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Editorial: Japan gov't should promptly declare state of emergency in Osaka over COVID-19

In response to the rapid spread of the coronavirus in Osaka Prefecture, the prefectural government has decided to request that the national government issue a state of emergency in the prefecture for the third time since the pandemic began.

    Two weeks have passed since coronavirus quasi-emergency measures went into force in Osaka, but their effects have been insufficient. Osaka Gov. Hirofumi Yoshimura has said that the medical system there is under extreme strain, and stressed the need for stricter measures.

    In Osaka, newly confirmed cases of COVID-19 patients have exceeded 1,000 almost daily, and there are no signs of the numbers going down. There are more patients with serious symptoms than there are beds for them, and some have pointed out that a collapse of the health-care system has begun. The Japanese government should take into account the views of experts and promptly declare a state of emergency.

    The last state of emergency declaration in Osaka Prefecture was lifted earlier than planned in late February. But with the spread of new strains of the coronavirus that have greater infectability, coinciding with the season of farewell and welcome gatherings due to the end and beginning of the fiscal and academic years in Japan, infections spread again in about a month.

    The challenge of utmost urgency is beefing up the medical system. The current state in which medical workers are lacking must swiftly be addressed, and their remuneration taken care of. The national government should take the initiative in offering support as it does in natural disasters, such as arranging for the dispatch of medical workers from around the country to Osaka.

    Once the government declares a state of emergency, it will become possible to request or order businesses to close. Gov. Yoshimura has indicated his intention to have places that attract a lot of people, such as department stores and theme parks, shut down temporarily.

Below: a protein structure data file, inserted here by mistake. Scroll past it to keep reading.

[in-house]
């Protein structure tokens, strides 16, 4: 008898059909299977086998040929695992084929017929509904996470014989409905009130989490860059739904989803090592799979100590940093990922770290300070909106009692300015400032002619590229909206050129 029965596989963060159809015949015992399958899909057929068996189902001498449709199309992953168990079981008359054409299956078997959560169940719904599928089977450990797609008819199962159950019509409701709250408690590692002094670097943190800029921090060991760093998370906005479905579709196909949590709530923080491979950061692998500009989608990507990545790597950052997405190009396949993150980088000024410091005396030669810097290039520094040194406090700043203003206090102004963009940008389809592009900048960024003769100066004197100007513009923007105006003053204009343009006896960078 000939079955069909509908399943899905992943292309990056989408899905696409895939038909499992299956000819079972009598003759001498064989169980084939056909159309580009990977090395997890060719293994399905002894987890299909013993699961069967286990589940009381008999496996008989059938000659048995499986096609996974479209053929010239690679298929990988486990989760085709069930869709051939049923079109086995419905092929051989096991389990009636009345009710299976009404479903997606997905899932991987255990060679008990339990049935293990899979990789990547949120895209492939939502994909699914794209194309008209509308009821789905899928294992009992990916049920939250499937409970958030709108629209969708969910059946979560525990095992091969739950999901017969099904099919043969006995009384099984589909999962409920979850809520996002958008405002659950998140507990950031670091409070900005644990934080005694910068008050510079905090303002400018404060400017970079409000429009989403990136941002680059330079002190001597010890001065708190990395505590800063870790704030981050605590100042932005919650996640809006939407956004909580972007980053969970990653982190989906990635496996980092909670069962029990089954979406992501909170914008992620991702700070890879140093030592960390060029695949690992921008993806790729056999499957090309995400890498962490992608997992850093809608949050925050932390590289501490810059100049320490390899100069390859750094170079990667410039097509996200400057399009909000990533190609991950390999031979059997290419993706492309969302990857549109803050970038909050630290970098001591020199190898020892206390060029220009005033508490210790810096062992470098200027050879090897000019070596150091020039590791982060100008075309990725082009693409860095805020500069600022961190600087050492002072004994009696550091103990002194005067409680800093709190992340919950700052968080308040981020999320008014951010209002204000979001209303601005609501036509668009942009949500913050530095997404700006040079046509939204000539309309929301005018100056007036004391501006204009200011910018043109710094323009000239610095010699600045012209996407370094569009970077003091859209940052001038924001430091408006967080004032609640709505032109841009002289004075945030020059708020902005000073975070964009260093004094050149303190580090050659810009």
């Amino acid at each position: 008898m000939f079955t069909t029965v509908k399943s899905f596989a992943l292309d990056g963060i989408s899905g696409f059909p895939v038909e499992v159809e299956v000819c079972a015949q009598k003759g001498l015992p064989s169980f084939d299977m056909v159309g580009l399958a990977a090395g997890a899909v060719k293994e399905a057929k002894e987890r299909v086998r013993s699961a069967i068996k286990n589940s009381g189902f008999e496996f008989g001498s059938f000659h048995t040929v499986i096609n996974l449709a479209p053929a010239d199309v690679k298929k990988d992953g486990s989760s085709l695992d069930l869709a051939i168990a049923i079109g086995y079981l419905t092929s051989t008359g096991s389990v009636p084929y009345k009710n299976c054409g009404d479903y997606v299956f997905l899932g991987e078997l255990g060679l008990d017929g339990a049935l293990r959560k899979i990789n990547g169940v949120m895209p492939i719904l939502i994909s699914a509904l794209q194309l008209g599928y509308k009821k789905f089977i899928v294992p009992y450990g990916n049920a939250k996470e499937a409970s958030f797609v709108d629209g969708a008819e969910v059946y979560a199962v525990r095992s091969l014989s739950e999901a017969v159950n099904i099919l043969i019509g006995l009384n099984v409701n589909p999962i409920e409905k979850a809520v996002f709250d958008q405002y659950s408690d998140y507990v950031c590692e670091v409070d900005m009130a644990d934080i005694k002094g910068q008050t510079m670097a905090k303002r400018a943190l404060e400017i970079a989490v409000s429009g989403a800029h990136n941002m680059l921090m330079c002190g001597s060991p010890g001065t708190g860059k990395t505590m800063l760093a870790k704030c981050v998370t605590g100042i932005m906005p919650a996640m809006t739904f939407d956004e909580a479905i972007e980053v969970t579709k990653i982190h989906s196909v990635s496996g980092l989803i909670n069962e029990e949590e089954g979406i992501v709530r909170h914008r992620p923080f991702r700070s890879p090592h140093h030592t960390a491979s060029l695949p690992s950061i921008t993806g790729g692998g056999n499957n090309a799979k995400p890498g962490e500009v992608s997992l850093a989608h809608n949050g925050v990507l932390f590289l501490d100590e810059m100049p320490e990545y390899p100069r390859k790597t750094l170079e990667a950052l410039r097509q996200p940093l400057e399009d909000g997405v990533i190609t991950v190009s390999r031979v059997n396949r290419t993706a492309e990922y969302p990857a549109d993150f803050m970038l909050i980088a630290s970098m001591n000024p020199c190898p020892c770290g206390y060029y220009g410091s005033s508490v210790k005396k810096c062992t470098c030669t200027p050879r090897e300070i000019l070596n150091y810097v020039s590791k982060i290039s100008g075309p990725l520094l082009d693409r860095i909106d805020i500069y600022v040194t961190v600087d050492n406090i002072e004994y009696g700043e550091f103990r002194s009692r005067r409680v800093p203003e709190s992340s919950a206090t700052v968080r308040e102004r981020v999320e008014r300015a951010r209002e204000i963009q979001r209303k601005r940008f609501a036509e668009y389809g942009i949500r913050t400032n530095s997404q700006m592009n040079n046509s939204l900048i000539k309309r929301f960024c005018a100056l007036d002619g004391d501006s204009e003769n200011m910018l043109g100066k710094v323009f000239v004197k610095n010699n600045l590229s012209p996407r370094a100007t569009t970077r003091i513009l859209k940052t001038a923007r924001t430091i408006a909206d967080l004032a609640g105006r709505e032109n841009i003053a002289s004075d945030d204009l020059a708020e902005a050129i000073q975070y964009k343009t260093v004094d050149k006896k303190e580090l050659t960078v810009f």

Until now, restrictions on businesses were limited to requests for restaurants and bars to shorten their business hours, but the next state of emergency declaration would make it possible to place another layer of restrictions on the public's rights. If such measures are going to be implemented, the Japanese and Osaka prefectural governments must carefully and thoroughly explain the need for them, and put in the effort to gain the public's cooperation. Providing financial assistance to businesses is also essential.

    It is possible that limiting the state of emergency declaration to Osaka Prefecture only may not give us sufficient results. Previously, a state of emergency was declared in neighboring Hyogo and Kyoto prefectures at the same time. It is necessary to take measures that treat areas where people come and go frequently in their day-to-day lives as a unit.

    The Japanese government tried to curb the renewed spread of the virus with coronavirus quasi-emergency measures, but they did not function appropriately. It is said that there were some within the government who saw the quasi-emergency measures as a way not to issue a state of emergency. This will all need to be investigated.

    The number of newly confirmed cases of coronavirus patients is increasing in Tokyo, where quasi-emergency measures are currently in place. Tokyo Gov. Yuriko Koike has made plans to put in a request with the national government to have a state of emergency declared for Tokyo as well.

    The Japanese government should use the lessons it has taken away from what has happened in Osaka and collaborate with Tokyo to take measures that are one step ahead of the virus.

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